Review Date: 08/20/2010

Good King Leonardo has decreed that this week we review three new D.C. comics along with a new Marvel
comic that has an eye-catching cover. So let's see how the foursome stack-up against each other:

Superman #702
Publisher: D.C. Comics
J. Michael Straczynski: Writer
Eddy Barrows: Pencils
J.P. Mayer: Inks
Rod Reis: Colors

On the heels of the #700 special anniversary issue of the main Superman title, popular writer J. Michael Straczynski has added Superman to his growing inventory of monthly DC titles. Straczynski is joined in this title effort by penciler Eddy Barrows, inker J.P. Mayer and colorist Rod Reis. Issue #700 sought to re-boot and re-define the Superman title, by sending Superman literally off on a cross-country walk, both to meet ordinary Americans and to sort-out what his true role should be in our society. Last month's issue #701 gave us part-one of the multi-issue story arc entitled "Grounded," in which Superman's trek took him to Philadelphia, where he interacted with regular folks, learning how today's social issues effect ordinary lives while at the same time learning something about himself.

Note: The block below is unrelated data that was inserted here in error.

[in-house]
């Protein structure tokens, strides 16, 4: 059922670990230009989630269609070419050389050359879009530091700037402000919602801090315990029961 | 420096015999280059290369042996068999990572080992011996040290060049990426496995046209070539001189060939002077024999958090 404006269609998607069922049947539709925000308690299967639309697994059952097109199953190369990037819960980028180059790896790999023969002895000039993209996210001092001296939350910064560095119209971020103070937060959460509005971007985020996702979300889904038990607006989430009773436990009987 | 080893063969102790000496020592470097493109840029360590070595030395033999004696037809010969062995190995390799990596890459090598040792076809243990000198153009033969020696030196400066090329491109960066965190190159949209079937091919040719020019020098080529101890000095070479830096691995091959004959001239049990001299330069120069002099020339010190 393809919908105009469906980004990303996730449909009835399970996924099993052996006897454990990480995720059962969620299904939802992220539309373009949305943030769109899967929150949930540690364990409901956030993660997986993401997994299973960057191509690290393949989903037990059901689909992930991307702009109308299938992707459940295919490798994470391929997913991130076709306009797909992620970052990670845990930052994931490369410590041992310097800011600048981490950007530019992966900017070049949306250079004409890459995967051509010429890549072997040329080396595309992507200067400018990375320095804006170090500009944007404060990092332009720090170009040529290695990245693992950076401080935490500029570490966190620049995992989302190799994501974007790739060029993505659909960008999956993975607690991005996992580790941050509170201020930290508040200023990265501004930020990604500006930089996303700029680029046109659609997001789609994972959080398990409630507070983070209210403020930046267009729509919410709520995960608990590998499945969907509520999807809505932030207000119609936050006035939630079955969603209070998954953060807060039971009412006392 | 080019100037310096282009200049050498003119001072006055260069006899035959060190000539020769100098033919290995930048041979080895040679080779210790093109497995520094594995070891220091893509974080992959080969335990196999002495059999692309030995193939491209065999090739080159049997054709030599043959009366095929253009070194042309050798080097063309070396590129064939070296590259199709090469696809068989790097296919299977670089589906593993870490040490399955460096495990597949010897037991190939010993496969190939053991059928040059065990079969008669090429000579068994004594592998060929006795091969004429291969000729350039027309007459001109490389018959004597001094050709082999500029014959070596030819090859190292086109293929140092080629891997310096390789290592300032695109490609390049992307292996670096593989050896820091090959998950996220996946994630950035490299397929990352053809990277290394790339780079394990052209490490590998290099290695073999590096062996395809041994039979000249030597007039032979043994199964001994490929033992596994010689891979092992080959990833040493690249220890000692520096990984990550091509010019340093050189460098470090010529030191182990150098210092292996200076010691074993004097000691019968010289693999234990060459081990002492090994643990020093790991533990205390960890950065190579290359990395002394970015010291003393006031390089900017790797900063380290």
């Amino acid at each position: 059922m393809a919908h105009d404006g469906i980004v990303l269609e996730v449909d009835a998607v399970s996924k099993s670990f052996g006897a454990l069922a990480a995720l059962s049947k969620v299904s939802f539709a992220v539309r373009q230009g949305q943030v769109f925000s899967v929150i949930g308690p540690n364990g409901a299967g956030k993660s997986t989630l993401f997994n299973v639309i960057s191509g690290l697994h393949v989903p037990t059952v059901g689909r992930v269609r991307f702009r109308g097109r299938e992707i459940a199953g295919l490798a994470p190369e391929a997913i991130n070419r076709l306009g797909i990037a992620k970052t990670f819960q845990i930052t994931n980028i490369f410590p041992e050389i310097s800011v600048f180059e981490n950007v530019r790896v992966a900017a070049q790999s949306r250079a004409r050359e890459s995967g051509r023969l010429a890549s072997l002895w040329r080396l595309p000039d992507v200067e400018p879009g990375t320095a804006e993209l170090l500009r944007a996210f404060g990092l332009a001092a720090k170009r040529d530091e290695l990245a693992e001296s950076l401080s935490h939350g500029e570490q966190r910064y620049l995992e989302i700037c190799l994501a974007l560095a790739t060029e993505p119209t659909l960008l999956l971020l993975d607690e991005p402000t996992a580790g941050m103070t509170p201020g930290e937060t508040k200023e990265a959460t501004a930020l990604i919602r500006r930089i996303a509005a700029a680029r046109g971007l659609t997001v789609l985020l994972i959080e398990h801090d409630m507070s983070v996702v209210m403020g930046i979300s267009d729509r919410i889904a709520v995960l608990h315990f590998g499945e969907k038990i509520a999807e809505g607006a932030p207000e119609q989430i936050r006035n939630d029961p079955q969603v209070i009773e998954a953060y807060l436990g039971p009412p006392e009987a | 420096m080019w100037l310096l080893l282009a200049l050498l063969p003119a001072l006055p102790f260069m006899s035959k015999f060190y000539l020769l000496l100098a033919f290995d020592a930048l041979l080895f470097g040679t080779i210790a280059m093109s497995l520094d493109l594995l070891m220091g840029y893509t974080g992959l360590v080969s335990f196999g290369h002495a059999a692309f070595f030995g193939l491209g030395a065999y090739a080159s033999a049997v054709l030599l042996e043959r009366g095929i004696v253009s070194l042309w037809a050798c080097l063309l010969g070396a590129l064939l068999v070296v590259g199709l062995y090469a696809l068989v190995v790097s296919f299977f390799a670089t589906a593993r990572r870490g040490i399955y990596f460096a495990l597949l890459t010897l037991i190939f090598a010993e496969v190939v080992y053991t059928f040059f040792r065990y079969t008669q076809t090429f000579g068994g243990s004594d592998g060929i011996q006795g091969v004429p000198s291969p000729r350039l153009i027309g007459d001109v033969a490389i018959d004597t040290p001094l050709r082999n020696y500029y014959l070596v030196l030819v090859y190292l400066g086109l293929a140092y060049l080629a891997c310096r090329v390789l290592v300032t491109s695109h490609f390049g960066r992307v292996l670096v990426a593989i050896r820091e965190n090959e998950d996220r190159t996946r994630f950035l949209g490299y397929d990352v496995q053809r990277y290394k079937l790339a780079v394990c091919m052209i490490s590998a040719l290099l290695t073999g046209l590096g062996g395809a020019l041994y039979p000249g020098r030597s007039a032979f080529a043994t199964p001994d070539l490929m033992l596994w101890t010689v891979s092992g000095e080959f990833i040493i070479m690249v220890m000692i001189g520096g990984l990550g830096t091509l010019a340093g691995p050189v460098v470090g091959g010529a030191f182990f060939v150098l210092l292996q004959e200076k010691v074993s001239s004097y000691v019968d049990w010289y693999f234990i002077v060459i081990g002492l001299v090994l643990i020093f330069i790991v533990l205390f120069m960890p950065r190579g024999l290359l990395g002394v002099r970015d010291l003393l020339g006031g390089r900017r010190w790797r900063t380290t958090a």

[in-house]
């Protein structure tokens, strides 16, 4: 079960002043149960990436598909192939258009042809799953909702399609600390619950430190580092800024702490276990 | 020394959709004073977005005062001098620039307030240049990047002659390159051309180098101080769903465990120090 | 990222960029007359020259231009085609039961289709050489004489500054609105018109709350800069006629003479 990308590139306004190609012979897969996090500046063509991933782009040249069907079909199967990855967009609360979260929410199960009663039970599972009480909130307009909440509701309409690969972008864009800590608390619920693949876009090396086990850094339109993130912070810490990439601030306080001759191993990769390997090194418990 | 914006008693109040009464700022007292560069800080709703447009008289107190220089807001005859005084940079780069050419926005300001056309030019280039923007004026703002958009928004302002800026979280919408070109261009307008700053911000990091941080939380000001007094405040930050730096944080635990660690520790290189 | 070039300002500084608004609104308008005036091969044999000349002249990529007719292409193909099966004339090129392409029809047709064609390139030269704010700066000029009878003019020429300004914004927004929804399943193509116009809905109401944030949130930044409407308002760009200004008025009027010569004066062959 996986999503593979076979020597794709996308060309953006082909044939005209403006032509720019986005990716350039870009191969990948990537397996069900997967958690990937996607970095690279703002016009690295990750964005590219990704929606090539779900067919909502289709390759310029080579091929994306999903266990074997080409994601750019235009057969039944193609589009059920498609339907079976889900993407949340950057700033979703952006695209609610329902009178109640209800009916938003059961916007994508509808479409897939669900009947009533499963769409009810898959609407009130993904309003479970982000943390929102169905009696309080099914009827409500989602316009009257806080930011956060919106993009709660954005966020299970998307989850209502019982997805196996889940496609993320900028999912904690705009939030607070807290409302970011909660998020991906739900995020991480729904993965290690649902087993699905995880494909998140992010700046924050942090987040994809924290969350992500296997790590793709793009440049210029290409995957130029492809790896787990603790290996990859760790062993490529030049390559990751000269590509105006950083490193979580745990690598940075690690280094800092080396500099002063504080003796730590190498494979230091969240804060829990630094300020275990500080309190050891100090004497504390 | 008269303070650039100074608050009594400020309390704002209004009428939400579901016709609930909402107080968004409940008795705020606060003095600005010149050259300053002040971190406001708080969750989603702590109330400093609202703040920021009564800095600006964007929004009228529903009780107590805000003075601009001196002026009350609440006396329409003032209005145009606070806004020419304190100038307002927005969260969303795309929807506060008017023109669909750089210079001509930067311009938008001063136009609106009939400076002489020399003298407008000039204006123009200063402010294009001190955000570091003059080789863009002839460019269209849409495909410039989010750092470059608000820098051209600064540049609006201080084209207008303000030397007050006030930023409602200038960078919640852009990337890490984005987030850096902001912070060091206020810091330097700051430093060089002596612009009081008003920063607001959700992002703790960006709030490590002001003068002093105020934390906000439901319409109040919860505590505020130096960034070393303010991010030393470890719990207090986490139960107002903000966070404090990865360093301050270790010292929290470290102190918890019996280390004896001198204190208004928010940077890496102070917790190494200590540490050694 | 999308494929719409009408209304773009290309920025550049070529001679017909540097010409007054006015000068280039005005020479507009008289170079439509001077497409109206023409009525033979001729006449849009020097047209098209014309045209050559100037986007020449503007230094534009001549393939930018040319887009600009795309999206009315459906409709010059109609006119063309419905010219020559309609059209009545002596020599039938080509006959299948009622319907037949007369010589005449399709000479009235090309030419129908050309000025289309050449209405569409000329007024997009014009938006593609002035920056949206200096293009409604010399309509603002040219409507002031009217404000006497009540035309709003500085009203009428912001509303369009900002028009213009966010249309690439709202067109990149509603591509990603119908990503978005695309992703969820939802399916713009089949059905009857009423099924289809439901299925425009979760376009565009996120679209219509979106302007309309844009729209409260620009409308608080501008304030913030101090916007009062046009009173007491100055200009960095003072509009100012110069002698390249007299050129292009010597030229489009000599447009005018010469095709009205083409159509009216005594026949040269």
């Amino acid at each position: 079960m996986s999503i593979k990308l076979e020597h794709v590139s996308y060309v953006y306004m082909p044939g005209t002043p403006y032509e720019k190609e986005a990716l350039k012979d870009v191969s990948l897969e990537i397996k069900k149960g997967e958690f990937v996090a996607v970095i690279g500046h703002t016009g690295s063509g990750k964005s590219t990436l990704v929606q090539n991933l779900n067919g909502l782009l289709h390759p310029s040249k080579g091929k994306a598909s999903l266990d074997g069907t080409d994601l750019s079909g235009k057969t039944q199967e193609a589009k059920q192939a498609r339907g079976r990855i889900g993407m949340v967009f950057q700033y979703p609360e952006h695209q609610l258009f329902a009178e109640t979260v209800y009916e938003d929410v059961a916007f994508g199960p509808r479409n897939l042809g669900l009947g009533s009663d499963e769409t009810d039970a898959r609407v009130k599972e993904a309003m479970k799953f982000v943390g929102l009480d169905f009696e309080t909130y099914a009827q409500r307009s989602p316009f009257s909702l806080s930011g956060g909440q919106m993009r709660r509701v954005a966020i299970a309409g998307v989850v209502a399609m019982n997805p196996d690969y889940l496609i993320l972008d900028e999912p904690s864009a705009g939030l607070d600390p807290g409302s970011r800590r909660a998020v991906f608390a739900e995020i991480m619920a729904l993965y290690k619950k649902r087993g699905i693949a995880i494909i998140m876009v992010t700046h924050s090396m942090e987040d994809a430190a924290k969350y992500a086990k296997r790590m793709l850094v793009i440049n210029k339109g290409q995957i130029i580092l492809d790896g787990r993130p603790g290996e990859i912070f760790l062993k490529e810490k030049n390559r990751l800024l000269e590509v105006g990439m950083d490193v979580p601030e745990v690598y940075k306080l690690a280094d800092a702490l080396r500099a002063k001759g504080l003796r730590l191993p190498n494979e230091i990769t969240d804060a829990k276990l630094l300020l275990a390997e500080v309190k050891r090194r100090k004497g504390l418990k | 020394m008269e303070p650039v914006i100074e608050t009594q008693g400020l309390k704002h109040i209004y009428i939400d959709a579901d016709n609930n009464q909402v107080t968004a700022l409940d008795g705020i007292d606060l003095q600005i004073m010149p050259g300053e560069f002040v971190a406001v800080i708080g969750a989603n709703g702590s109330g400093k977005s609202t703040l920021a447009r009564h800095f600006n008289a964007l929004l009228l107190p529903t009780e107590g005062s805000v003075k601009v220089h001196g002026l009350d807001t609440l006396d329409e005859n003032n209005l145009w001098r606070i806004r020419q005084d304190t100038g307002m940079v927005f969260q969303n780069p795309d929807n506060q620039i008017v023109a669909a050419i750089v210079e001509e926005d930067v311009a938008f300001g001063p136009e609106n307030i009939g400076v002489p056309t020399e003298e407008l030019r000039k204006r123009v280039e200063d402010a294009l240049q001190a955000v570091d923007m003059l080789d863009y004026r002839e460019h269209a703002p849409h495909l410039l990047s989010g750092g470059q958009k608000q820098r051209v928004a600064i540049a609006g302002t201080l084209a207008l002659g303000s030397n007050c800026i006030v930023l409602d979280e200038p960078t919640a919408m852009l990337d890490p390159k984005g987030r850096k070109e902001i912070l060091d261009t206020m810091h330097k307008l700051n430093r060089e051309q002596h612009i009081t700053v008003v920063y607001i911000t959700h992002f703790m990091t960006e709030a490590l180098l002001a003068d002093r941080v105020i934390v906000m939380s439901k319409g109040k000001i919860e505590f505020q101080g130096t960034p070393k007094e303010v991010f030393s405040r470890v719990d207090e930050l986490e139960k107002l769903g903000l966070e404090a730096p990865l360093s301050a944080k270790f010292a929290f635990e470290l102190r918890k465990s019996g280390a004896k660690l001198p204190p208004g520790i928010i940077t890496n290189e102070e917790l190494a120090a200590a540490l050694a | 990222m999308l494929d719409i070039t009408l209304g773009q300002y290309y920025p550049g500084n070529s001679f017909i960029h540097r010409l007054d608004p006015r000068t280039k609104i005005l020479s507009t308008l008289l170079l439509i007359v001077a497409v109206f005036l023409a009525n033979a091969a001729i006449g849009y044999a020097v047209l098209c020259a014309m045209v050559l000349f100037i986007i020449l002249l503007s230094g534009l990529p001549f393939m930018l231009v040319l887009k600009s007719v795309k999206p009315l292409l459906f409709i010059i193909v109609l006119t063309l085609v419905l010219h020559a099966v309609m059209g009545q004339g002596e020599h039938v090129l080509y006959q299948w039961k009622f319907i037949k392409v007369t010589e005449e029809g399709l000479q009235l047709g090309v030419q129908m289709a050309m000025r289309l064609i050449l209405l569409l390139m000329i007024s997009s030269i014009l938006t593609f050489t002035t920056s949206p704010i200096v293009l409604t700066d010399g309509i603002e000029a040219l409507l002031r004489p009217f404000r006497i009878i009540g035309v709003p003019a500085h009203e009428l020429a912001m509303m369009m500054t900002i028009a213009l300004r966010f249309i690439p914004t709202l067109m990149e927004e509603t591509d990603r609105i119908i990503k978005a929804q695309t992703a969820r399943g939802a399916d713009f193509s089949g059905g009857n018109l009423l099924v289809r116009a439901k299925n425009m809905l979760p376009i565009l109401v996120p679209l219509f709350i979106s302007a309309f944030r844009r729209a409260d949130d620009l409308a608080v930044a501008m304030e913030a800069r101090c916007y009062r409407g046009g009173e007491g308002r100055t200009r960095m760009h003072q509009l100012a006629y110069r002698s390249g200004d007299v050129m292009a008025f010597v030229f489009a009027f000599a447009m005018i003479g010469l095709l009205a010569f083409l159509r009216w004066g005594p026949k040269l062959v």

In this month's part two of "Grounded," Superman's trek takes him to Detroit. He meets young and old folk and quickly learns their stories about coping with inner-city Detroit life in an environment dominated by blight, drugs and hopelessness. Two interweaving sub-plots advance the tale. In one, the Man Of Steel discovers that an ordinary-looking familiy are actually alien refugees, with this sub-plot becoming a philosophical tale on the desire to help people versus the fear of being persecuted. A second sub-plot begins with Superman meeting an elderly African-American man who gives him a guided tour of the abandoned Flint, Michigan former automobile industry. Without providing spoiler details, a medical emergency leads the two sub-plots to connect, with a hopeful indication that the problems examined in both storylines could be combined to lead to some social advancement for the problems of both of these communities.